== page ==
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By PETER ZSCHUNKE
Google Inc. is launching a new online service for booksellers next year called Google Editions, which will let readers buy books and read them on gadgets ranging from cell phones to possibly e-book devices.
It's the first foray into charging for books for the Mountain View, California-based company, which began its Google Books program in 2004, and will put it in competition with Amazon.com Inc's Kindle reader.
Tom Turvey, head of Google Book Search's publisher partnership program, said the price per book would be set by their publishers and would start with between 400,000 to 600,000 books in the first half of 2010.
"It will be a browser-based access," Turvey said Thursday at the 61st Frankfurt Book Fair. "The way the e-book market will evolve is by accessing the book from anywhere, from an access point of view and also from a geographical point of view."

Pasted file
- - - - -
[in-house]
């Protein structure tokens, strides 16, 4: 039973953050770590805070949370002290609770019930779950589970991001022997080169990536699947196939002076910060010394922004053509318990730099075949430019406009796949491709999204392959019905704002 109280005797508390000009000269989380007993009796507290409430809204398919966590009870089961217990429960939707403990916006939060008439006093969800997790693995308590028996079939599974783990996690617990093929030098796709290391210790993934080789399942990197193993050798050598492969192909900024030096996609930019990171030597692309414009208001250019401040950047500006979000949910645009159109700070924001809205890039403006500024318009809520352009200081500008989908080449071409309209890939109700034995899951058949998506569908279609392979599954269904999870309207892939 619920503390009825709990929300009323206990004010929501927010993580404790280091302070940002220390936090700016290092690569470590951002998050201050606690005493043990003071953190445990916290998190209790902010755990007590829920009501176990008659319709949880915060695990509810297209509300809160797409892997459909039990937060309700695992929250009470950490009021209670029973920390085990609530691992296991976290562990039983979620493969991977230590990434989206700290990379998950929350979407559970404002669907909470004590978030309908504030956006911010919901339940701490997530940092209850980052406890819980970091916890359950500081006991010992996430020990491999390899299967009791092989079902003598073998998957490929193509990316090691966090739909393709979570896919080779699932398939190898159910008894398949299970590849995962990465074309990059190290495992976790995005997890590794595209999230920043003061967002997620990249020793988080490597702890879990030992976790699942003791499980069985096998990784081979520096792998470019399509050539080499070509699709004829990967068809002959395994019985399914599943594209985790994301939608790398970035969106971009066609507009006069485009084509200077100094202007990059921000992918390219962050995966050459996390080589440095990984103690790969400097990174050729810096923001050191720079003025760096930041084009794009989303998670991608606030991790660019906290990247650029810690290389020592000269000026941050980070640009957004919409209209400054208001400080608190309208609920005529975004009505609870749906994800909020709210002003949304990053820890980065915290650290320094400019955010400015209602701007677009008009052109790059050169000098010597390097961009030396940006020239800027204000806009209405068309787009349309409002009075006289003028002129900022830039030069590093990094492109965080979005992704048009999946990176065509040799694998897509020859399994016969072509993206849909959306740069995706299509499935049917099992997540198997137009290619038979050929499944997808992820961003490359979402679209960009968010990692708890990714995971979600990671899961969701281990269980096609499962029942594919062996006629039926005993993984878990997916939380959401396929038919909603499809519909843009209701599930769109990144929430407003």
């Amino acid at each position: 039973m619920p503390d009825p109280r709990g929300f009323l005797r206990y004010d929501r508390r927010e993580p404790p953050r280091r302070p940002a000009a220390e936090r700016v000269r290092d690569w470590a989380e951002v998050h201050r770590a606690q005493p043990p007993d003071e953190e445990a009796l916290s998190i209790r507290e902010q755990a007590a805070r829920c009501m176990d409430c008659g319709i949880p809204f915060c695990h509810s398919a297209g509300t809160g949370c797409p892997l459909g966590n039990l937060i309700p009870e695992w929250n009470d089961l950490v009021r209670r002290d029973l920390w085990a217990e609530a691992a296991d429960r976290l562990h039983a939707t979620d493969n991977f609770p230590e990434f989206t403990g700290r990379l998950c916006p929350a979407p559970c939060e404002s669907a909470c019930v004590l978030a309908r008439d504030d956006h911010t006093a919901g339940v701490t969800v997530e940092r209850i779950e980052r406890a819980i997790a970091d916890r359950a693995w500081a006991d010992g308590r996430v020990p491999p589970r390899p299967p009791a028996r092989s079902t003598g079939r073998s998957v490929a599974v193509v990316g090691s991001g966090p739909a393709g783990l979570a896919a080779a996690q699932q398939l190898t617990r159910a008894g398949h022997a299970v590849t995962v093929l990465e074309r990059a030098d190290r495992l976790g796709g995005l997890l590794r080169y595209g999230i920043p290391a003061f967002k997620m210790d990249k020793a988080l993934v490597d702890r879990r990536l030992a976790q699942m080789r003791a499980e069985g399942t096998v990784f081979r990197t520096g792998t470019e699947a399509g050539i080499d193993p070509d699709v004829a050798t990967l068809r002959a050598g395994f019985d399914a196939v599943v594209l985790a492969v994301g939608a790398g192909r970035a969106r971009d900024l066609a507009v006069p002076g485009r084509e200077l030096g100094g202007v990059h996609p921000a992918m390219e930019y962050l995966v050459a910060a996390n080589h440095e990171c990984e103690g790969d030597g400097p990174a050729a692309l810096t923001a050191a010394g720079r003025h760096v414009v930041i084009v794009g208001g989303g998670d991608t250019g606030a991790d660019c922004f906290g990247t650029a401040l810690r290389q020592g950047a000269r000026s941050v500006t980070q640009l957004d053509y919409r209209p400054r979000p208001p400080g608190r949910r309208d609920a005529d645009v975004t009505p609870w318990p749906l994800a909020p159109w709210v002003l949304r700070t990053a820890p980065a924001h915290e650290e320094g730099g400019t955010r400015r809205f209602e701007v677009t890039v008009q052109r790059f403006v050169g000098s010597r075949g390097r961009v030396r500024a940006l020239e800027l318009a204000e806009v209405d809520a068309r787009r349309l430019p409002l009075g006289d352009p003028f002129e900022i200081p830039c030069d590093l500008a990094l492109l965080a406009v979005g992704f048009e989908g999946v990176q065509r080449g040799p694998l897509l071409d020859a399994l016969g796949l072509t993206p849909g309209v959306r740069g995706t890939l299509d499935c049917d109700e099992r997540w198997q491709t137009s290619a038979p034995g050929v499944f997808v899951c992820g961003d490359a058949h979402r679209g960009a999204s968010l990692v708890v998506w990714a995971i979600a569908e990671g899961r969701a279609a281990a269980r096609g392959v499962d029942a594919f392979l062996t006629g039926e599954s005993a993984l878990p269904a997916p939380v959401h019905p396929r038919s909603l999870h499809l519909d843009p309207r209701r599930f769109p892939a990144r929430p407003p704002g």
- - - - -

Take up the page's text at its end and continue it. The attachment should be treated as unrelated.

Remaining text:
The books bought from Google, and its partners, would be accessible on any gadget that has a Web browser, including smartphones, netbooks and personal computers and laptops. A book would be accessible offline after the first time it was accessed.
Google will collect 55 percent of the profits, Turvey said, giving a "vast majority" of that to retailers, and the rest will go to the publisher.